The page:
Content has been moved to How To Github: Contribute to the Arctos Handbook

How To Github: Contribute to the Arctos Handbook

Github Documentation

Why Use Github for the Arctos Handbook?

We’ve covered that before. Here, we’ve assumed you have a Github account, have already edited and written documentation in markdown, understand how the Handbook is configured (at least how to contribute without breaking the website!) and now want a little more control and tools at your disposal. We’re also assuming you are not a programmer, so nothing complicated, but rather tools so you can edit quickly! Ready for the next level?

There are four kinds of content on the Arctos Handbook:

Arctos Handbook content can be created or edited by anyone who is a member of the ArctosDB “Users” team on Github (see “How to Github: Getting Started with GitHub for Arctos”). That team has “write” access to the ArctosDB/documentation-wiki repository in GitHub. Anyone can view the content, but you need to be added to the “Users” team by an Arctos administrator in order to make changes. Arctos users who want the ability to create or edit the Handbook or create or Edit Documentation and “How-to Guides” should email with your Arctos login name and Github login to request to be added to the Github Users group.

We encourage Curators/Collection Managers to engage students in writing “How-to Guides.” However, students will not be able to post them to the wiki site; instead, they will need to submit the content to a member of the ArctosDB “Users” team (e.g., their supervisor) who can then post the content.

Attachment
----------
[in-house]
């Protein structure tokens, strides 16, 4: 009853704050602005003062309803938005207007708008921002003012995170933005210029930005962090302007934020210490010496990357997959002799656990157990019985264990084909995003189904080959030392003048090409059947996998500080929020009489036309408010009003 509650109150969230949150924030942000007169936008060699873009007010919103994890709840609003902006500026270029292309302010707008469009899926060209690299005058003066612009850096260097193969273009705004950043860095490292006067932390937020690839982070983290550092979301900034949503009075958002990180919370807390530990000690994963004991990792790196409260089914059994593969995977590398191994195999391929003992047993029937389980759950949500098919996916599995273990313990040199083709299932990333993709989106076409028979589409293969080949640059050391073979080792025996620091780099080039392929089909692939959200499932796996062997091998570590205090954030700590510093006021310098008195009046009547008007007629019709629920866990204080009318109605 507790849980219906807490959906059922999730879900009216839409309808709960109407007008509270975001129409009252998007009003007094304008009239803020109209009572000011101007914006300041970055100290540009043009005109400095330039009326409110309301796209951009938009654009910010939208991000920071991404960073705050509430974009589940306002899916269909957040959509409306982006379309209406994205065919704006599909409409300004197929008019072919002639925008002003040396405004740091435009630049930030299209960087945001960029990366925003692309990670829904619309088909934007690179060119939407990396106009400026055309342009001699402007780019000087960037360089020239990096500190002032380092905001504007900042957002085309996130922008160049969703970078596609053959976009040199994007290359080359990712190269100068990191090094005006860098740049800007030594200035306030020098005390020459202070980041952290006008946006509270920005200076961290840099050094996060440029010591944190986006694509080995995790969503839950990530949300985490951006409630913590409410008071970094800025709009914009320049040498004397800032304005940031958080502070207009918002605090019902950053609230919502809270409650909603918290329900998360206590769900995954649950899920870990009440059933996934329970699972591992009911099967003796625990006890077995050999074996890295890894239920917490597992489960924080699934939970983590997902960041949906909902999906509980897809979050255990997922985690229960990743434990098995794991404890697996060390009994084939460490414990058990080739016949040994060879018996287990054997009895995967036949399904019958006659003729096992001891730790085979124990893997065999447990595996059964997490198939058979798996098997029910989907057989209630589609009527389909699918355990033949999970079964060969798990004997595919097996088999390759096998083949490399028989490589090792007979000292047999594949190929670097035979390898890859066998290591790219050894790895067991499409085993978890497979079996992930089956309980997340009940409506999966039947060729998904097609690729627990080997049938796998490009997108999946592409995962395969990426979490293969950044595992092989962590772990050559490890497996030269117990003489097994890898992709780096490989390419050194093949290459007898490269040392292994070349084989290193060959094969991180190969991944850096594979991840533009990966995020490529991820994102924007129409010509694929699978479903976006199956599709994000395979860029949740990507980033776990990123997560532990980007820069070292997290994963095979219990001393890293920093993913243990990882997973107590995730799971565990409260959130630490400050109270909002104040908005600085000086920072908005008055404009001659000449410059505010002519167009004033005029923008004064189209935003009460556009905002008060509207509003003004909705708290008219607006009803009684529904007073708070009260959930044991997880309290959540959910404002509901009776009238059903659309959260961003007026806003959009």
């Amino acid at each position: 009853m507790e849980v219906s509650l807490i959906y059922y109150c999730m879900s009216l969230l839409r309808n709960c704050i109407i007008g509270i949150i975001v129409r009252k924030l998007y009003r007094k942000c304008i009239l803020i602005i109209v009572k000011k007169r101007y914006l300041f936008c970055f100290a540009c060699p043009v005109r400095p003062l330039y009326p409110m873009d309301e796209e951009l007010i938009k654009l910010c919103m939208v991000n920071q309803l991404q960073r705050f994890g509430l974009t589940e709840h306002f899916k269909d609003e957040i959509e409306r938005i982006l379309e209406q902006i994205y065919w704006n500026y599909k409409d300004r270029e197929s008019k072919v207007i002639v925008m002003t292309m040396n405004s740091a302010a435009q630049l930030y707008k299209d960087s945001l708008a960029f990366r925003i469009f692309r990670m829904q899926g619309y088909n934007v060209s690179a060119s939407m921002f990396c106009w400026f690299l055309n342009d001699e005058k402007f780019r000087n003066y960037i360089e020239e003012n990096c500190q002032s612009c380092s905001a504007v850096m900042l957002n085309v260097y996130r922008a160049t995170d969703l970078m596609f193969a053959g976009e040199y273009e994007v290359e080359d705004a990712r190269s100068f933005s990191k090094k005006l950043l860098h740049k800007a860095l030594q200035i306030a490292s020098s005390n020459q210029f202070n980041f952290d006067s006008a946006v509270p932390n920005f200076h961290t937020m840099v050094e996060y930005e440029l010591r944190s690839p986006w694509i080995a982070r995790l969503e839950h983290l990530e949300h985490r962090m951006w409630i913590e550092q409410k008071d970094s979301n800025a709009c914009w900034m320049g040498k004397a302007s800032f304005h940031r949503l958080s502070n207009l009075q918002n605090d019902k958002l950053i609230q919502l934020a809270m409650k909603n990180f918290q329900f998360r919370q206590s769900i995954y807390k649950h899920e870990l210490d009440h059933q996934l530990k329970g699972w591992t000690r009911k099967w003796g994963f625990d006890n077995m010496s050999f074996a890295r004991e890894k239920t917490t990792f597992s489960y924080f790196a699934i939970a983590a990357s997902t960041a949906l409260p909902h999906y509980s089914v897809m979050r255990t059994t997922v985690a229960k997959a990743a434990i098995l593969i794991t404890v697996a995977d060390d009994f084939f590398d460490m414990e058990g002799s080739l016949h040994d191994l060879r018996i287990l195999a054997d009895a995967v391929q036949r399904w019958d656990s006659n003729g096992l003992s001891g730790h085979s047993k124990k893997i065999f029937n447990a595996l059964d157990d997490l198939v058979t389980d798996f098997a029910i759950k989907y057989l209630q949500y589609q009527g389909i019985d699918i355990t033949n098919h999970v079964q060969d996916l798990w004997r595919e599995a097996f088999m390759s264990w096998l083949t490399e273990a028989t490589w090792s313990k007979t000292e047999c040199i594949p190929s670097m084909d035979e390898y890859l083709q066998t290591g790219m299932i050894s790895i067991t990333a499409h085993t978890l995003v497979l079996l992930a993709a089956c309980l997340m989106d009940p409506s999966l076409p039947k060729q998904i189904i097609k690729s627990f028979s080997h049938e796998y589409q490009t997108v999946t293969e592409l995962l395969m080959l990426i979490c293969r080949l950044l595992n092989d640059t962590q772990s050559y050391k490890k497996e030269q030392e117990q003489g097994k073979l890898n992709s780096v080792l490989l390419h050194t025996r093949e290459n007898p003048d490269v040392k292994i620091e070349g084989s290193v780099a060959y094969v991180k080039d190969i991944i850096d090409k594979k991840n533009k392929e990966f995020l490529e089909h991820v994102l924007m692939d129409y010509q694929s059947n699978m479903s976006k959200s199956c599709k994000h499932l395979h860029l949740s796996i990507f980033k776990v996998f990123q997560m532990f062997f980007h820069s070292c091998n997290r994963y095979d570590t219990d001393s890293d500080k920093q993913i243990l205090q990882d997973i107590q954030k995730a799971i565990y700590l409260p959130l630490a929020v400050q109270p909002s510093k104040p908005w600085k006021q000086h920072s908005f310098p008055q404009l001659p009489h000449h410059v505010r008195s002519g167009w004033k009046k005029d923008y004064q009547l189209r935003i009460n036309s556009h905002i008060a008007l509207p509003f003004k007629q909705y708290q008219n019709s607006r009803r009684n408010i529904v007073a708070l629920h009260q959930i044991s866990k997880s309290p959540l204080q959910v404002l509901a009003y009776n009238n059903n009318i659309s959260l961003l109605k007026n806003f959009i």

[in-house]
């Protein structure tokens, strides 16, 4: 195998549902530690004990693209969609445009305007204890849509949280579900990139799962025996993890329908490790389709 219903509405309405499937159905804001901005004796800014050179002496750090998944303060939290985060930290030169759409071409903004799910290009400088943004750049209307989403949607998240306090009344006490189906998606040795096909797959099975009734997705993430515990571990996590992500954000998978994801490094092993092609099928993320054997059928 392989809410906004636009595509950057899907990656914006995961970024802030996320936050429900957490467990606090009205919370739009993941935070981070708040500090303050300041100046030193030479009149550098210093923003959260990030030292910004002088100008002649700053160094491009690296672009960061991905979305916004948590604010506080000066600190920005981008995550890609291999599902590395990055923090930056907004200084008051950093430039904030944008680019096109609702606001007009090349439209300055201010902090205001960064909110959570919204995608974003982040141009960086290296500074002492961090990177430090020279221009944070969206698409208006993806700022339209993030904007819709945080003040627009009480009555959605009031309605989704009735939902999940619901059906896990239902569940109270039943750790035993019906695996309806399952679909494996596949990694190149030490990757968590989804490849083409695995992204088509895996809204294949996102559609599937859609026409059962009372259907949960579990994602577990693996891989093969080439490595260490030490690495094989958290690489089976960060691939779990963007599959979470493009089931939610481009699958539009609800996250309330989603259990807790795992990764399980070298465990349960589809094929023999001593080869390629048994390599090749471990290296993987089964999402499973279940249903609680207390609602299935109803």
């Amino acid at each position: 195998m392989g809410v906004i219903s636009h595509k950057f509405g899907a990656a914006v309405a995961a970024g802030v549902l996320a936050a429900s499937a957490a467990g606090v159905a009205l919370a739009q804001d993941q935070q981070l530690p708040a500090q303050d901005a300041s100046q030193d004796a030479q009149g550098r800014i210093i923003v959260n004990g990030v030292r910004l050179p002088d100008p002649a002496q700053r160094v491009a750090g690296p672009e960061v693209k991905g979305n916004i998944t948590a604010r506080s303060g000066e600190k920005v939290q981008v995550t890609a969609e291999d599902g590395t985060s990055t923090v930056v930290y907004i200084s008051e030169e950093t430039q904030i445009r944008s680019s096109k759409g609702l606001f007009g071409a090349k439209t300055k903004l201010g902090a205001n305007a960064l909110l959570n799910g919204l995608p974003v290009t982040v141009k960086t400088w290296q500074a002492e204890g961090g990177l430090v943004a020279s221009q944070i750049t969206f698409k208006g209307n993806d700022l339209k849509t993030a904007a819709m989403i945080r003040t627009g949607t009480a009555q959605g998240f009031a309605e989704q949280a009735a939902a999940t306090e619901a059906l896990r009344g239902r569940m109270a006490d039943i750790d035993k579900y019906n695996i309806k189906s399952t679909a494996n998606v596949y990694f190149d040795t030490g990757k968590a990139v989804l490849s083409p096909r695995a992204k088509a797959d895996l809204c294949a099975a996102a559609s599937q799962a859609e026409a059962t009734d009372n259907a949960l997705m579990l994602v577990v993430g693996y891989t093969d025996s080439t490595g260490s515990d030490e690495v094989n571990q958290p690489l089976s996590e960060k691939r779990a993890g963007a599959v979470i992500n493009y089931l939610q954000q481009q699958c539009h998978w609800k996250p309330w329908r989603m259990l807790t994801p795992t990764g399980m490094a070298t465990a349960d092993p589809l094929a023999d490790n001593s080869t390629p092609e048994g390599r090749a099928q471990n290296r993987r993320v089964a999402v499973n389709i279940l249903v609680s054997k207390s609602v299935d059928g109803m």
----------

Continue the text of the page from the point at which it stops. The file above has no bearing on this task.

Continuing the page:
Pro Tips

Documentation pages are written in Markdown, which is dead simple to learn. Here’s a cheatsheet.

How To Edit Existing Content

File Names

DO NOT EDIT an existing file name because that will change the URL and thus affect linked pages.

How To Create New Content

Majority of users will be adding to the How-to pages since Documentation is usually reserved for the Arctos Programmers to define the data tables. Below will cover editing and creating content online within your browser (we’re using Chrome).

To edit offline and more advanced editing, consult How to Get the Most Out of Arctos-Github Editing

title: How To Do Anything in Arctos
layout: default_toc

The Arctos Handbook supports a few other Front Matter attributes. We also support author and date as an attribute, that, when present, show on the rendered page. An example that (as of this writing) is live on the Handbook site is:

title: Agents
layout: default_toc
author: ArctosDB
date: 2016-12-01

As an important note, if you do not include front matter on your page, the page will fail to compile, and will return a 404 Page Not Found error. The title you provide is what shows up on the index pages.